Let them call her dad, let them shake their heads, let them give her detention tomorrow. At least tomorrow the weather would change and she would not be stuck in school on a nice day, answering questions. Ollie jumped onto her bike and raced out of the school yard, wheels spitting gravel, before anyone could tell her to stop. 2 SHE PEDALED HARD past the hay bales in the roundabout on Main Street, turned onto Daisy Lane, and raced past the clapboard houses, where jack-o’-lanterns grinned on every front porch. She aimed her bike to knock down a rotting gray rubber hand groping up out of the earth in the Steiners’ yard, turned again at Johnson Hill, and climbed, panting, up the steep dirt road. No one came after her. Well, why would they, Ollie thought. She was Off School Property. Ollie let her bike coast down the other side of Johnson Hill. It was good to be alone in the warm sunshine. The river ran silver to her right, chattering over rocks. The firecolored trees shook their leaves down around her. It wasn’t hot, exactly—but warm for October. Just cool enough for jeans, but the sun was warm when you tilted your face to it. The swimming hole was Ollie’s favorite place.

Not far from her house, it had a secret spot on a rock half-hidden by a waterfall. That spot was Ollie’s, especially on fall days. After mid-September, she was the only one who went there. People didn’t go to swimming holes once the weather turned chilly. Other than her homework, Ollie was carrying Captain Blood by Rafael Sabatini, a broken-spined paperback that she’d dug out of her dad’s bookshelves. She mostly liked it. Peter Blood outsmarted everyone, which was a feature she liked in heroes, although she wished Peter were a girl, or the villain were a girl, or someone in the book besides his boat and his girlfriend (both named Arabella) were a girl. But at least the book had romance and high-seas adventures and other absolutely not Evansburg things. Ollie liked that. Reading it meant going to a new place where she wasn’t Olivia Adler at all. Ollie braked her bike. The ground by the road was carpeted with scarlet leaves; sugar maples start losing their leaves before other trees. Ollie kept a running list in her head of sugar maples in Evansburg that didn’t belong to anyone. When the sap ran, she and her mom would— Nope. No, they wouldn’t.

They could buy maple syrup. The road that ran beside the swimming hole looked like any other stretch of road. A person just driving by wouldn’t know the swimming hole was there. But, if you knew just where to look, you’d see a skinny dirt trail that went from the road to the water. Ollie walked her bike down the trail. The trees seemed to close in around her. Above was a white-railed bridge. Below, the creek paused in its trip down the mountain. It spread out, grew deep and quiet enough for swimming. There was a cliff for jumping and plenty of hiding places for one girl and her book. Ollie hurried. She was eager to go and read by the water and be alone. The trees ended suddenly, and Ollie was standing on the bank of a cheerful brown swimming hole. But, to her surprise, someone was already there. A slender woman, wearing jeans and flannel, stood at the edge of the water.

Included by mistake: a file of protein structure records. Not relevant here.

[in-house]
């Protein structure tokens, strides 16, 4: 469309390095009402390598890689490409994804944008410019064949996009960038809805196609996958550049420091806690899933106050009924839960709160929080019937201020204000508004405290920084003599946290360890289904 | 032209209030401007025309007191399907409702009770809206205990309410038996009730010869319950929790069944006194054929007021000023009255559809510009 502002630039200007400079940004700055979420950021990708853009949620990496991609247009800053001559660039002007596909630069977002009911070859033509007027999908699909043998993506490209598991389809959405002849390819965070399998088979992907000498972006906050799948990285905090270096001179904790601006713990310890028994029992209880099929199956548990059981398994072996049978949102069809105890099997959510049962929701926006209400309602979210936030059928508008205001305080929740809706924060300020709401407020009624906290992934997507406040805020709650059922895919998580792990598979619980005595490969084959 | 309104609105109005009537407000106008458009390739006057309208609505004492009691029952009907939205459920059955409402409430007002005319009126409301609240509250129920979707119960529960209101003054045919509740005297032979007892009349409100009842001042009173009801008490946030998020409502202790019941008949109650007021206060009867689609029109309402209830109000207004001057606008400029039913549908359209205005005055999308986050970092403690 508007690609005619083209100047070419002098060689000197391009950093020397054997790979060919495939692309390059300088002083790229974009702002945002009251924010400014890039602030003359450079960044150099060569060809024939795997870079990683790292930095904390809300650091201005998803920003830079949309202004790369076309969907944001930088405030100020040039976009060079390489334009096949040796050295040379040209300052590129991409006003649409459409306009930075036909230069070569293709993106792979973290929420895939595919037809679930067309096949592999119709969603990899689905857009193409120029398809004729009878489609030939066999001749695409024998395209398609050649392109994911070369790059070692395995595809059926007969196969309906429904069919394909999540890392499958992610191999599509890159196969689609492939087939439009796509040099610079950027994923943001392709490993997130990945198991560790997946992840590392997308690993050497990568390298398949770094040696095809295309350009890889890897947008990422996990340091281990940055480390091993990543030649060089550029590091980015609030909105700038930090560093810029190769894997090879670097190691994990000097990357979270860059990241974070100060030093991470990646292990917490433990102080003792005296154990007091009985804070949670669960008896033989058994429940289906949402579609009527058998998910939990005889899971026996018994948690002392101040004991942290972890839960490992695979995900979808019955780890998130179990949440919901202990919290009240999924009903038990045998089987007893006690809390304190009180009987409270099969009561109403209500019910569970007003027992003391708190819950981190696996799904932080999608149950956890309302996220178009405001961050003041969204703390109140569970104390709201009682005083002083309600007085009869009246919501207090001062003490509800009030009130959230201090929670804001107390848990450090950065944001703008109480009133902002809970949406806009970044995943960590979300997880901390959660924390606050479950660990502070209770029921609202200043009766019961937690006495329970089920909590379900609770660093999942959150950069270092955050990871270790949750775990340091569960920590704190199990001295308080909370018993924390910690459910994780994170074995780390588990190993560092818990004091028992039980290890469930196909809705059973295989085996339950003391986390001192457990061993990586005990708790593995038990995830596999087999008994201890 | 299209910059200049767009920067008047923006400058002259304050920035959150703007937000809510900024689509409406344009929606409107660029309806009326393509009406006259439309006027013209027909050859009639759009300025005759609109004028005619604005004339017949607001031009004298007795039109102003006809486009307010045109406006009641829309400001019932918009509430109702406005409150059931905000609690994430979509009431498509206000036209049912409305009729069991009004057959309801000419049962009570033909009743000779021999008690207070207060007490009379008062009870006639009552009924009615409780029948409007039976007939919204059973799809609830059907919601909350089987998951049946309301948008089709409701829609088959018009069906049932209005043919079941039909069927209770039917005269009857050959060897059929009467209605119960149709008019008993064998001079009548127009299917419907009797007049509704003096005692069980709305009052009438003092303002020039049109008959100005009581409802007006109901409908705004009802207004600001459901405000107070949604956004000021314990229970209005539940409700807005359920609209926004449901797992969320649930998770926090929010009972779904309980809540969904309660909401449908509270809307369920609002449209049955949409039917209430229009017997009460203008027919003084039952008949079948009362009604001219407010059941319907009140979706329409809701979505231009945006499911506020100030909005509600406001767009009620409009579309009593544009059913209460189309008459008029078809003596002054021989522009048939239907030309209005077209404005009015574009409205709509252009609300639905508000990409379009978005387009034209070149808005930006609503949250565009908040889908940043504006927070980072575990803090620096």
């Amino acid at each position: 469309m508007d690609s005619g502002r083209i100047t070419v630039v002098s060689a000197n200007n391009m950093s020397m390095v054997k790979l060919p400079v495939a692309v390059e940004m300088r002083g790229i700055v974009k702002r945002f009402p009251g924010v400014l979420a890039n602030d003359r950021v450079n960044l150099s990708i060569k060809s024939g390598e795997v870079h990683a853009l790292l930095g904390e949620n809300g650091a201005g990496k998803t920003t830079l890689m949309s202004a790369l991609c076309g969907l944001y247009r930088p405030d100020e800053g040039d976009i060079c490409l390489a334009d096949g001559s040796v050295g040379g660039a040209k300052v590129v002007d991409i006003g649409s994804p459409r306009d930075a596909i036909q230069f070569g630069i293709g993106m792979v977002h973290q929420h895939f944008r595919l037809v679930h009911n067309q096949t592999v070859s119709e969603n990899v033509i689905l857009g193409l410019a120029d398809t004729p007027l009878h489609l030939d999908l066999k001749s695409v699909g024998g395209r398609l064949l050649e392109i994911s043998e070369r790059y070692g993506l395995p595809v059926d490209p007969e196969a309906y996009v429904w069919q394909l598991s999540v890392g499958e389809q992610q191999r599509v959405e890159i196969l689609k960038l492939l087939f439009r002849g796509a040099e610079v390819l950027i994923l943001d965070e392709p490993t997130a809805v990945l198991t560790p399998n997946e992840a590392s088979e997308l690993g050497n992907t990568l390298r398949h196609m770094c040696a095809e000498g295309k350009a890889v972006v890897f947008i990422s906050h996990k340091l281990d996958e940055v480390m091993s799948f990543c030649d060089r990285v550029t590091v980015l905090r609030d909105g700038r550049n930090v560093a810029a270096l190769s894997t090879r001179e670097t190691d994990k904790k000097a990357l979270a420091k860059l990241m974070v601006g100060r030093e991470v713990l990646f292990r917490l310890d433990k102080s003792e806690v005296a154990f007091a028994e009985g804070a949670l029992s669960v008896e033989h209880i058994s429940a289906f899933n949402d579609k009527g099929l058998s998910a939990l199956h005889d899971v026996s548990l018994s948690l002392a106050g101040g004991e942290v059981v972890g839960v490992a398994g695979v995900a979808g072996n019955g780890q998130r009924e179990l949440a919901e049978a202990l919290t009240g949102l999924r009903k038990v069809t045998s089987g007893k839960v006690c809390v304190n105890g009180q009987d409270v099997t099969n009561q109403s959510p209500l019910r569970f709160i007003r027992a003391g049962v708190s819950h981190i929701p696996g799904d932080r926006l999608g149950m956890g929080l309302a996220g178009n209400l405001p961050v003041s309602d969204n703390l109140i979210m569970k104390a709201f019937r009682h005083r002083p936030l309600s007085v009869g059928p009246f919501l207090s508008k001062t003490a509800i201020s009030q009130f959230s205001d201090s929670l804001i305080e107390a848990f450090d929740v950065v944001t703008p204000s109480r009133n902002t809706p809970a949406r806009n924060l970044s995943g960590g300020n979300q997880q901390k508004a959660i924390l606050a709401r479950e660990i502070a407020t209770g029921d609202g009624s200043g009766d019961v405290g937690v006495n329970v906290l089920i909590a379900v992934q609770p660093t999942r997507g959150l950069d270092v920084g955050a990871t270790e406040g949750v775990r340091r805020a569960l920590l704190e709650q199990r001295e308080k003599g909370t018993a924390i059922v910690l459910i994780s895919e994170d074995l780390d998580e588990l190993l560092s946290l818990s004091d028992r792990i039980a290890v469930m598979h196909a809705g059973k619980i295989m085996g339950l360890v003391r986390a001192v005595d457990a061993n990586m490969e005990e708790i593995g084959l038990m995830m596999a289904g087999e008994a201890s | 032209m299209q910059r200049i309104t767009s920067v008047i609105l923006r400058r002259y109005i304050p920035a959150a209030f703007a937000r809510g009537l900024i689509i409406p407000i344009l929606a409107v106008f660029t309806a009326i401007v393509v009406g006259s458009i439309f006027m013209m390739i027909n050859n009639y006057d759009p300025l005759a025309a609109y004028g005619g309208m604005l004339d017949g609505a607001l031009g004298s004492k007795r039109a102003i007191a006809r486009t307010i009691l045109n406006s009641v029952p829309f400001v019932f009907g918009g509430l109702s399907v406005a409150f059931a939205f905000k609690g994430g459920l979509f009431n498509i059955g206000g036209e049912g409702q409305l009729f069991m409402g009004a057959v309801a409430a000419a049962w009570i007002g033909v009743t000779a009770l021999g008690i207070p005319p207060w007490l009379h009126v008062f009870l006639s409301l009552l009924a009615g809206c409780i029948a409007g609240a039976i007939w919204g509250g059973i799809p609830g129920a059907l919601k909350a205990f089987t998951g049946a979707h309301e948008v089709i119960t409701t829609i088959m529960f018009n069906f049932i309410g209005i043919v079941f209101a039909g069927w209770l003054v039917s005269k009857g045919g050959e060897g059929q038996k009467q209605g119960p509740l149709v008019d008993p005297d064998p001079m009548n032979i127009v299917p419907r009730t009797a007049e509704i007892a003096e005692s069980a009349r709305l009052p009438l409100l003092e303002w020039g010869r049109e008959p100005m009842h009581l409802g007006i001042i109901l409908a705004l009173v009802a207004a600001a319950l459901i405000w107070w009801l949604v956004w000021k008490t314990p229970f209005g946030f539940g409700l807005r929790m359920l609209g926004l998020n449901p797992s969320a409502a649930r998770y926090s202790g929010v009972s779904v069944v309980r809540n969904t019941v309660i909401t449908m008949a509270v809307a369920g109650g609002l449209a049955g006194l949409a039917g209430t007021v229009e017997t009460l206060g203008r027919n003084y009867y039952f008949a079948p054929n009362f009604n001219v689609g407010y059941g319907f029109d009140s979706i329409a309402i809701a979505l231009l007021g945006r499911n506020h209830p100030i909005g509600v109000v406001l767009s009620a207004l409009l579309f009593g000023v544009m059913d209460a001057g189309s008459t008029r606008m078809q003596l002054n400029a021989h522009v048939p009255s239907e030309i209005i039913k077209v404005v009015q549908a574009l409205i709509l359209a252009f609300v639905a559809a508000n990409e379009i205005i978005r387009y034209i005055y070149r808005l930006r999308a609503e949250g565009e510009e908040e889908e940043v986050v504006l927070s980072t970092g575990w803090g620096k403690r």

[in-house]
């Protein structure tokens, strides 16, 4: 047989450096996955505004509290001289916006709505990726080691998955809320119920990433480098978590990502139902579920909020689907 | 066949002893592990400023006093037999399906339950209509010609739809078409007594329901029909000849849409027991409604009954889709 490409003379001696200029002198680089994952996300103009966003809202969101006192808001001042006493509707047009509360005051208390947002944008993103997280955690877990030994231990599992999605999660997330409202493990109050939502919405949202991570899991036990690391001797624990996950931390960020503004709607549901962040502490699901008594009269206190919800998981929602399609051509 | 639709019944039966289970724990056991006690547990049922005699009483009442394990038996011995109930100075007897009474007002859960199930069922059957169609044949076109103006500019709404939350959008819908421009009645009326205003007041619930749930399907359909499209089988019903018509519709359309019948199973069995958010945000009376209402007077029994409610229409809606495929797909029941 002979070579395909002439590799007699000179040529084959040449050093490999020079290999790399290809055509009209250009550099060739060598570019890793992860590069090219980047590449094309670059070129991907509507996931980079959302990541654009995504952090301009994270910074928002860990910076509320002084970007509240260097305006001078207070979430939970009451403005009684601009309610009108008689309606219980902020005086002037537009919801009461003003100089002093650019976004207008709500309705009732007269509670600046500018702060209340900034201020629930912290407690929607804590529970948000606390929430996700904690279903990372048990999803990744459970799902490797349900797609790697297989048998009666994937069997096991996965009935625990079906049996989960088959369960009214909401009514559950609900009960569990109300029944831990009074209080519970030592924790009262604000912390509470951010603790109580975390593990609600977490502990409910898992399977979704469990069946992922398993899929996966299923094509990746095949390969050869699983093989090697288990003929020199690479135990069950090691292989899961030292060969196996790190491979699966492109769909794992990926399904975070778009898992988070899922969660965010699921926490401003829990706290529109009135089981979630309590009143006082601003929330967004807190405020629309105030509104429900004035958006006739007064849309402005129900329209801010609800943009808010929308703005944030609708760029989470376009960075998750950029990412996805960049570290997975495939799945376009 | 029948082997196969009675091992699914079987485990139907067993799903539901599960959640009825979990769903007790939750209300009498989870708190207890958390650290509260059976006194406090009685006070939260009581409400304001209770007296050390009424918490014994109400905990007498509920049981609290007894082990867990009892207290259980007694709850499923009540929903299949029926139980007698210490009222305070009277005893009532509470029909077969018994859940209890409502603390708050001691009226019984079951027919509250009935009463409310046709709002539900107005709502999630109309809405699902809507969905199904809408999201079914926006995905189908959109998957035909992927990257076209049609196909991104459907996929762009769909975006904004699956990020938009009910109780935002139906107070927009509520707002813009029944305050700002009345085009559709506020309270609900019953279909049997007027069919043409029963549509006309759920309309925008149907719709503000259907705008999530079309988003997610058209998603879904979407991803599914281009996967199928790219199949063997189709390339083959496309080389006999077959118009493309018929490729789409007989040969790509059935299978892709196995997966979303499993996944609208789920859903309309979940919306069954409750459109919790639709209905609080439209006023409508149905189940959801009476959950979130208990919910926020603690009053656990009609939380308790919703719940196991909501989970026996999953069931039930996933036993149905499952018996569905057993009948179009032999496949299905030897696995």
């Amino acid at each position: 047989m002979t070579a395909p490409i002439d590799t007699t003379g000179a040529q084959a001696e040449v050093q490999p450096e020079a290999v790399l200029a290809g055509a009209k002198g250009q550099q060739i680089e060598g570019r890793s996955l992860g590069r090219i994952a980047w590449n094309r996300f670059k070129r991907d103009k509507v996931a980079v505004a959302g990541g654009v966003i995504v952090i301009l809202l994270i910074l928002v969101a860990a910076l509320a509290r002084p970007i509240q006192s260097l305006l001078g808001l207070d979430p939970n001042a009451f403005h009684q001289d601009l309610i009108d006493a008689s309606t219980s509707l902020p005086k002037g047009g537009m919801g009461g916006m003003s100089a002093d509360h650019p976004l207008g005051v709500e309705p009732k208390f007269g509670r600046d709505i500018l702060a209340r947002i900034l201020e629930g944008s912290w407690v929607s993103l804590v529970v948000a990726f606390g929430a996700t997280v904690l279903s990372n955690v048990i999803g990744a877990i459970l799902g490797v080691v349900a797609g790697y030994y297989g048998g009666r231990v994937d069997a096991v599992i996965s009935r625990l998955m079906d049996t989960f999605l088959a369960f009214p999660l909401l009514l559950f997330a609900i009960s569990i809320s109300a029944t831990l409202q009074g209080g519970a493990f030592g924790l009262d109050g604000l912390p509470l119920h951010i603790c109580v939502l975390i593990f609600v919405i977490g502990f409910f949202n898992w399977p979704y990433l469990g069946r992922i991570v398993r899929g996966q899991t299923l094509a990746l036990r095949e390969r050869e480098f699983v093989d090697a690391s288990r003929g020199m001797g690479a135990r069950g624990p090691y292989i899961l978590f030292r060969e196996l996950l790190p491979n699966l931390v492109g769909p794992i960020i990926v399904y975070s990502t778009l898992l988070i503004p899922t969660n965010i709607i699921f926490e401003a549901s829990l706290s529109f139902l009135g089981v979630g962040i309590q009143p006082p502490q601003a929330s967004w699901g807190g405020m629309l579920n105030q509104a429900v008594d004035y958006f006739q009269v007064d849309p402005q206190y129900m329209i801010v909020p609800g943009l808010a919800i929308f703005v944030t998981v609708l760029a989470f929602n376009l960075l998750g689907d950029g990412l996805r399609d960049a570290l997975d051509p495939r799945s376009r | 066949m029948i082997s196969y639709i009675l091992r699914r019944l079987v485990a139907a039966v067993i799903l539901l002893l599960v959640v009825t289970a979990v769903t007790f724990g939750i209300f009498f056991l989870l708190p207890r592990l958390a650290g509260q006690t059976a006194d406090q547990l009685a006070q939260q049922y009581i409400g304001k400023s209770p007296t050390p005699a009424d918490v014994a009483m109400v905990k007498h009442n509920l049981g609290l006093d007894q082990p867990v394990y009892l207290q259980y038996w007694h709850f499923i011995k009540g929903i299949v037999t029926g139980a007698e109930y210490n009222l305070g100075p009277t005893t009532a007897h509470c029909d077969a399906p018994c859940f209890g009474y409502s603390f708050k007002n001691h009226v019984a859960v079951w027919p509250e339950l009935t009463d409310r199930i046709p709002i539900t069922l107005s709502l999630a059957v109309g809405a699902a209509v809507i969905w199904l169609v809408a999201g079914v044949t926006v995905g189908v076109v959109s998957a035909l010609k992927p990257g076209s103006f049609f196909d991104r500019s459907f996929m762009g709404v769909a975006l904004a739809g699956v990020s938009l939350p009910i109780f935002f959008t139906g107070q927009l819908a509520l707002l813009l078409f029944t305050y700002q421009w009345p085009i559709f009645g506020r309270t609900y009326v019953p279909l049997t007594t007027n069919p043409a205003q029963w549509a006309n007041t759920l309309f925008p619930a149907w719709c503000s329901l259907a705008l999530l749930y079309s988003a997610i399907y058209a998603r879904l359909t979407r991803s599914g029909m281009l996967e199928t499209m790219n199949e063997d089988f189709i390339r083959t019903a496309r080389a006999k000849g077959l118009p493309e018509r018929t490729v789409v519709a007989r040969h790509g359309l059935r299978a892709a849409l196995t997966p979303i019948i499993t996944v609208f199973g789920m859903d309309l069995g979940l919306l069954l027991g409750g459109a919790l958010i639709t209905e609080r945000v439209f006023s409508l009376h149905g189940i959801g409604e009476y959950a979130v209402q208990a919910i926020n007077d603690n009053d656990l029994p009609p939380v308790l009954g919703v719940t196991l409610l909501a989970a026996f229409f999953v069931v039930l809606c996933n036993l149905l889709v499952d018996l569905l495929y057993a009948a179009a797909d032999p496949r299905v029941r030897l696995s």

The woman was sobbing. Maybe Ollie’s foot scuffed a rock, because the woman jumped and whirled around. Ollie gulped. The woman was pretty, with amber-honey hair. But she had circles under her eyes like purple thumbprints. Streaks of mascara had run down her face, like she’d been crying for a while. “Hello,” the woman said, trying to smile. “You surprised me.” Her white-knuckled hands gripped a small, dark thing. “I didn’t mean to scare you,” Ollie said cautiously. Why are you crying? she wanted to ask. But it seemed impolite to ask that question of a grown-up, even if her face was streaked with the runoff from her tears. The woman didn’t reply; she darted a glance to the rocky path by the creek, then back to the water. Like she was looking out for something. Or someone.

Ollie felt a chill creep down her spine. She said, “Are you okay?” “Of course.” The woman tried to smile again. Fail. The wind rustled the leaves. Ollie glanced behind her. Nothing. “I’m fine,” said the woman. She turned the dark thing over in her hands. Then she said, in a rush, “I just have to get rid of this. Put it in the water. And then—” The woman broke off. Then? What then? The woman held the thing out over the water. Ollie saw that it was a small black book, the size of her spread-out hand. Her reaction was pure reflex.

“You can’t throw away a book!” Ollie let go of her bike and jumped forward. Part of her wondered, Why would you come here to throw a book in the creek? You can donate a book. There were donation boxes all over Evansburg. “I have to!” snapped the woman, bringing Ollie up short. The woman went on, half to herself, “That’s the bargain. Make the arrangements. Then give the book to the water.” She gave Ollie a pleading look. “I don’t have a choice, you see.” Ollie tried to drag the conversation out of crazy town. “You can donate a book if you don’t want it,” she said firmly. “Or—or give it to someone. Don’t just throw it in the creek.” “I have to,” said the woman again. “Have to drop a book in the creek?” “Before tomorrow,” said the woman.

Almost to herself, she whispered, “Tomorrow’s the day.” Ollie was nearly within arm’s reach now. The woman smelled sour—frightened. Ollie, completely bewildered, decided to ignore the stranger elements of the conversation. Later, she would wish she hadn’t. “If you don’t want that book, I’ll take it,” said Ollie. “I like books.” The woman shook her head. “He said water. Upstream. Where Lethe Creek runs out of the mountain. I’m here. I’m doing it!” She shrieked the last sentence as though someone besides Ollie were listening. Ollie had to stop herself from looking behind her again.



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Updated: 13 October 2021 — 13:20